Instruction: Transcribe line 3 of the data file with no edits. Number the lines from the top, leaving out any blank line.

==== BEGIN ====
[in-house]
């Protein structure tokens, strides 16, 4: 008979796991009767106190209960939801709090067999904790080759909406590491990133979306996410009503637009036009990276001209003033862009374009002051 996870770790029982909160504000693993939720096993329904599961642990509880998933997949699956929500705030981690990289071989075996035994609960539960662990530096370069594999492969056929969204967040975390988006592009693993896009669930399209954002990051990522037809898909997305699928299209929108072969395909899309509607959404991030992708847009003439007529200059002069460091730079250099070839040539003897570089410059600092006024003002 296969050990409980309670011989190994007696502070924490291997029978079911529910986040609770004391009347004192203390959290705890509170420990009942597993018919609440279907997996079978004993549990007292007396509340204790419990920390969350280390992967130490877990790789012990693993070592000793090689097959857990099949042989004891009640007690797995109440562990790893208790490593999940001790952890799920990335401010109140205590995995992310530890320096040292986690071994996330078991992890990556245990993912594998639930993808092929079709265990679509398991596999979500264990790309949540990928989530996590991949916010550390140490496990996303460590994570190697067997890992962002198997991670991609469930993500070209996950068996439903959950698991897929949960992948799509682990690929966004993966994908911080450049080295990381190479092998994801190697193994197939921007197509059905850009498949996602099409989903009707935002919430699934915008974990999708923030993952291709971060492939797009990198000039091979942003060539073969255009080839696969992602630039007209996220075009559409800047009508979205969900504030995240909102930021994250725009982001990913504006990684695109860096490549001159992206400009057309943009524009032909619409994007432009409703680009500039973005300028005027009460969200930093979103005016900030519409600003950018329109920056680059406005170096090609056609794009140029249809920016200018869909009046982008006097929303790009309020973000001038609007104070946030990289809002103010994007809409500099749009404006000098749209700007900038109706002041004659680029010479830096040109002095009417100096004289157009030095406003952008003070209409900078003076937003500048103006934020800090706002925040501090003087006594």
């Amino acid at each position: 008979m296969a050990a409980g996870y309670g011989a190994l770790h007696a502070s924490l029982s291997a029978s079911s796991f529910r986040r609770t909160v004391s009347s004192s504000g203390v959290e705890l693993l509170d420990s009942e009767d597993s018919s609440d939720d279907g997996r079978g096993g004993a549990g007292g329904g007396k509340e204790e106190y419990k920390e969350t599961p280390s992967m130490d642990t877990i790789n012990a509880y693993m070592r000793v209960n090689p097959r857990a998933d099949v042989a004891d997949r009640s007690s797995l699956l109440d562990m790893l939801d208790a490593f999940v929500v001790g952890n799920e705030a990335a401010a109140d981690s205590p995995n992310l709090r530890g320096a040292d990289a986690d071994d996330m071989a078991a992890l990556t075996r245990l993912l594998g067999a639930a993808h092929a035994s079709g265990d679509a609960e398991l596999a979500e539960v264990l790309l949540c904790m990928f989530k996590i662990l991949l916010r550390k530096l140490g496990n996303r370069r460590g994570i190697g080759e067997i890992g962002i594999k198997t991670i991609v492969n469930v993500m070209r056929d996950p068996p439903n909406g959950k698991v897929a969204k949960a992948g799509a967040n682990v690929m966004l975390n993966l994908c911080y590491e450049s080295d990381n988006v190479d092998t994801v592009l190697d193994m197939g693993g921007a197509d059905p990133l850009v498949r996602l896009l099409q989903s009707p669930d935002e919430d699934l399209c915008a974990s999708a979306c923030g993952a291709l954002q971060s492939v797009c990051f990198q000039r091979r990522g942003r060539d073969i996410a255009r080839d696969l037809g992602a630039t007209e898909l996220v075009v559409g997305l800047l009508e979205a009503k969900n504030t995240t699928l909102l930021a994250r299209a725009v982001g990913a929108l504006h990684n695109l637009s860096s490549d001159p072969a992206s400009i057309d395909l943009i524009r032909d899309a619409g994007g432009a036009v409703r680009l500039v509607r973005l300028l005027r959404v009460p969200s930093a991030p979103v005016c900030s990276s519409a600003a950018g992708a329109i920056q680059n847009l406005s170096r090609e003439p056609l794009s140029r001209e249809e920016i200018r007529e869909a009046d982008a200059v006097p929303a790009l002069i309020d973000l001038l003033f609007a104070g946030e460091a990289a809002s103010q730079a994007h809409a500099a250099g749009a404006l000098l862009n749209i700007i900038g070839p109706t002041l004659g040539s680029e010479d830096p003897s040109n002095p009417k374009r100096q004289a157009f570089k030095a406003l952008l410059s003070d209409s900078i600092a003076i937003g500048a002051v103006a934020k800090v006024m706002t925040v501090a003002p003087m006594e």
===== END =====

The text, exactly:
């Amino acid at each position: 008979m296969a050990a409980g996870y309670g011989a190994l770790h007696a502070s924490l029982s291997a029978s079911s796991f529910r986040r609770t909160v004391s009347s004192s504000g203390v959290e705890l693993l509170d420990s009942e009767d597993s018919s609440d939720d279907g997996r079978g096993g004993a549990g007292g329904g007396k509340e204790e106190y419990k920390e969350t599961p280390s992967m130490d642990t877990i790789n012990a509880y693993m070592r000793v209960n090689p097959r857990a998933d099949v042989a004891d997949r009640s007690s797995l699956l109440d562990m790893l939801d208790a490593f999940v929500v001790g952890n799920e705030a990335a401010a109140d981690s205590p995995n992310l709090r530890g320096a040292d990289a986690d071994d996330m071989a078991a992890l990556t075996r245990l993912l594998g067999a639930a993808h092929a035994s079709g265990d679509a609960e398991l596999a979500e539960v264990l790309l949540c904790m990928f989530k996590i662990l991949l916010r550390k530096l140490g496990n996303r370069r460590g994570i190697g080759e067997i890992g962002i594999k198997t991670i991609v492969n469930v993500m070209r056929d996950p068996p439903n909406g959950k698991v897929a969204k949960a992948g799509a967040n682990v690929m966004l975390n993966l994908c911080y590491e450049s080295d990381n988006v190479d092998t994801v592009l190697d193994m197939g693993g921007a197509d059905p990133l850009v498949r996602l896009l099409q989903s009707p669930d935002e919430d699934l399209c915008a974990s999708a979306c923030g993952a291709l954002q971060s492939v797009c990051f990198q000039r091979r990522g942003r060539d073969i996410a255009r080839d696969l037809g992602a630039t007209e898909l996220v075009v559409g997305l800047l009508e979205a009503k969900n504030t995240t699928l909102l930021a994250r299209a725009v982001g990913a929108l504006h990684n695109l637009s860096s490549d001159p072969a992206s400009i057309d395909l943009i524009r032909d899309a619409g994007g432009a036009v409703r680009l500039v509607r973005l300028l005027r959404v009460p969200s930093a991030p979103v005016c900030s990276s519409a600003a950018g992708a329109i920056q680059n847009l406005s170096r090609e003439p056609l794009s140029r001209e249809e920016i200018r007529e869909a009046d982008a200059v006097p929303a790009l002069i309020d973000l001038l003033f609007a104070g946030e460091a990289a809002s103010q730079a994007h809409a500099a250099g749009a404006l000098l862009n749209i700007i900038g070839p109706t002041l004659g040539s680029e010479d830096p003897s040109n002095p009417k374009r100096q004289a157009f570089k030095a406003l952008l410059s003070d209409s900078i600092a003076i937003g500048a002051v103006a934020k800090v006024m706002t925040v501090a003002p003087m006594e």